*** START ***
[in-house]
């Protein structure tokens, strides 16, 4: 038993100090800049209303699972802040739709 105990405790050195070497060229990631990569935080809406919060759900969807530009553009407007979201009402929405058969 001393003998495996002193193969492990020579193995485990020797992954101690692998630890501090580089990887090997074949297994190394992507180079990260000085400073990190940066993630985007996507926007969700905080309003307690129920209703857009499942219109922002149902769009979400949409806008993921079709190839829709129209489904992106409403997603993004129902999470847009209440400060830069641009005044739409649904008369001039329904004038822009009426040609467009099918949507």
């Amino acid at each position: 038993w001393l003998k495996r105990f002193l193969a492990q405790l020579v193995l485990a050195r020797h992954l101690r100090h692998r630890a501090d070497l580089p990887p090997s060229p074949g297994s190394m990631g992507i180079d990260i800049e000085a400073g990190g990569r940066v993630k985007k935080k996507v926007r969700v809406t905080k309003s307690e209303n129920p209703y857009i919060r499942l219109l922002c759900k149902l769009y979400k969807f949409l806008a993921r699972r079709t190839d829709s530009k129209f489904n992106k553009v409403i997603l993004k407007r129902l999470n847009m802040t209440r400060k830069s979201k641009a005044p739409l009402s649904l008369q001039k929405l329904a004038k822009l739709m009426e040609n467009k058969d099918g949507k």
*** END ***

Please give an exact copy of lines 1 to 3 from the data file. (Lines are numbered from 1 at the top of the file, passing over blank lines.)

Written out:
[in-house]
């Protein structure tokens, strides 16, 4: 038993100090800049209303699972802040739709 105990405790050195070497060229990631990569935080809406919060759900969807530009553009407007979201009402929405058969 001393003998495996002193193969492990020579193995485990020797992954101690692998630890501090580089990887090997074949297994190394992507180079990260000085400073990190940066993630985007996507926007969700905080309003307690129920209703857009499942219109922002149902769009979400949409806008993921079709190839829709129209489904992106409403997603993004129902999470847009209440400060830069641009005044739409649904008369001039329904004038822009009426040609467009099918949507």
């Amino acid at each position: 038993w001393l003998k495996r105990f002193l193969a492990q405790l020579v193995l485990a050195r020797h992954l101690r100090h692998r630890a501090d070497l580089p990887p090997s060229p074949g297994s190394m990631g992507i180079d990260i800049e000085a400073g990190g990569r940066v993630k985007k935080k996507v926007r969700v809406t905080k309003s307690e209303n129920p209703y857009i919060r499942l219109l922002c759900k149902l769009y979400k969807f949409l806008a993921r699972r079709t190839d829709s530009k129209f489904n992106k553009v409403i997603l993004k407007r129902l999470n847009m802040t209440r400060k830069s979201k641009a005044p739409l009402s649904l008369q001039k929405l329904a004038k822009l739709m009426e040609n467009k058969d099918g949507k």